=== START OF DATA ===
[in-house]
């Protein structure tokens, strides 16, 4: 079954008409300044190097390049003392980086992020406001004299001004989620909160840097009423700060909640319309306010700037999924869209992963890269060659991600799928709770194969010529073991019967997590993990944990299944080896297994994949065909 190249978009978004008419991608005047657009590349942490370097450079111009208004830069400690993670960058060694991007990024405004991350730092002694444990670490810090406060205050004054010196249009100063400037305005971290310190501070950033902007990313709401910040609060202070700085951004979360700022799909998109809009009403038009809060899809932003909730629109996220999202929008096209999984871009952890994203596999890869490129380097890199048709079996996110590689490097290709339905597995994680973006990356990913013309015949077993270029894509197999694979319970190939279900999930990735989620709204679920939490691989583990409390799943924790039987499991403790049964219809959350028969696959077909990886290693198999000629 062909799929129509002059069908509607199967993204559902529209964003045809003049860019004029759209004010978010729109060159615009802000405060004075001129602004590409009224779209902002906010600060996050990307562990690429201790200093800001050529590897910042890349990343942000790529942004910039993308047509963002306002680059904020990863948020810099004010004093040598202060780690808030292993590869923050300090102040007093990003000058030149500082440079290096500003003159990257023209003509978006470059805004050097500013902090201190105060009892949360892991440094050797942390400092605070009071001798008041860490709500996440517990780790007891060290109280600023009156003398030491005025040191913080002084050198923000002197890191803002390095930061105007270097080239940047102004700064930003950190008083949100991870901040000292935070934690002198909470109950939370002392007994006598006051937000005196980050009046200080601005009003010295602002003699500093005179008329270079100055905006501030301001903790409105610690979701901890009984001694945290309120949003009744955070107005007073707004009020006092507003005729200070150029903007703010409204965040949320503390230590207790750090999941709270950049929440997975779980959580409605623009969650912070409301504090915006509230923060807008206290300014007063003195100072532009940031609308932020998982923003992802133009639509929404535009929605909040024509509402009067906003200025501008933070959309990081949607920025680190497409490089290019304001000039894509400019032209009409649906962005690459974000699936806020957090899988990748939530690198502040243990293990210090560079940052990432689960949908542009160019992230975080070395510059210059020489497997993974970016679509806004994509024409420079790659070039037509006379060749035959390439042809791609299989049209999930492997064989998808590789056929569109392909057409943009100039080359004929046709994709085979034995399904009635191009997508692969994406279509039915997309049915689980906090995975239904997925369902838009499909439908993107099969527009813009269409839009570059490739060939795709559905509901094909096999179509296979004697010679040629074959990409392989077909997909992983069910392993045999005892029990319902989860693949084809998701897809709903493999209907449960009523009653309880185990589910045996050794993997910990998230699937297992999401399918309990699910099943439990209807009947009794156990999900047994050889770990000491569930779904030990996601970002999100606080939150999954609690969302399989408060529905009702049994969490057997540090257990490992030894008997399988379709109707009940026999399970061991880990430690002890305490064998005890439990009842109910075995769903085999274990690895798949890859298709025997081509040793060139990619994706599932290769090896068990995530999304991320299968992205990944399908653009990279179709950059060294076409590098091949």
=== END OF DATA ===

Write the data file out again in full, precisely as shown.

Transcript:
[in-house]
């Protein structure tokens, strides 16, 4: 079954008409300044190097390049003392980086992020406001004299001004989620909160840097009423700060909640319309306010700037999924869209992963890269060659991600799928709770194969010529073991019967997590993990944990299944080896297994994949065909 190249978009978004008419991608005047657009590349942490370097450079111009208004830069400690993670960058060694991007990024405004991350730092002694444990670490810090406060205050004054010196249009100063400037305005971290310190501070950033902007990313709401910040609060202070700085951004979360700022799909998109809009009403038009809060899809932003909730629109996220999202929008096209999984871009952890994203596999890869490129380097890199048709079996996110590689490097290709339905597995994680973006990356990913013309015949077993270029894509197999694979319970190939279900999930990735989620709204679920939490691989583990409390799943924790039987499991403790049964219809959350028969696959077909990886290693198999000629 062909799929129509002059069908509607199967993204559902529209964003045809003049860019004029759209004010978010729109060159615009802000405060004075001129602004590409009224779209902002906010600060996050990307562990690429201790200093800001050529590897910042890349990343942000790529942004910039993308047509963002306002680059904020990863948020810099004010004093040598202060780690808030292993590869923050300090102040007093990003000058030149500082440079290096500003003159990257023209003509978006470059805004050097500013902090201190105060009892949360892991440094050797942390400092605070009071001798008041860490709500996440517990780790007891060290109280600023009156003398030491005025040191913080002084050198923000002197890191803002390095930061105007270097080239940047102004700064930003950190008083949100991870901040000292935070934690002198909470109950939370002392007994006598006051937000005196980050009046200080601005009003010295602002003699500093005179008329270079100055905006501030301001903790409105610690979701901890009984001694945290309120949003009744955070107005007073707004009020006092507003005729200070150029903007703010409204965040949320503390230590207790750090999941709270950049929440997975779980959580409605623009969650912070409301504090915006509230923060807008206290300014007063003195100072532009940031609308932020998982923003992802133009639509929404535009929605909040024509509402009067906003200025501008933070959309990081949607920025680190497409490089290019304001000039894509400019032209009409649906962005690459974000699936806020957090899988990748939530690198502040243990293990210090560079940052990432689960949908542009160019992230975080070395510059210059020489497997993974970016679509806004994509024409420079790659070039037509006379060749035959390439042809791609299989049209999930492997064989998808590789056929569109392909057409943009100039080359004929046709994709085979034995399904009635191009997508692969994406279509039915997309049915689980906090995975239904997925369902838009499909439908993107099969527009813009269409839009570059490739060939795709559905509901094909096999179509296979004697010679040629074959990409392989077909997909992983069910392993045999005892029990319902989860693949084809998701897809709903493999209907449960009523009653309880185990589910045996050794993997910990998230699937297992999401399918309990699910099943439990209807009947009794156990999900047994050889770990000491569930779904030990996601970002999100606080939150999954609690969302399989408060529905009702049994969490057997540090257990490992030894008997399988379709109707009940026999399970061991880990430690002890305490064998005890439990009842109910075995769903085999274990690895798949890859298709025997081509040793060139990619994706599932290769090896068990995530999304991320299968992205990944399908653009990279179709950059060294076409590098091949």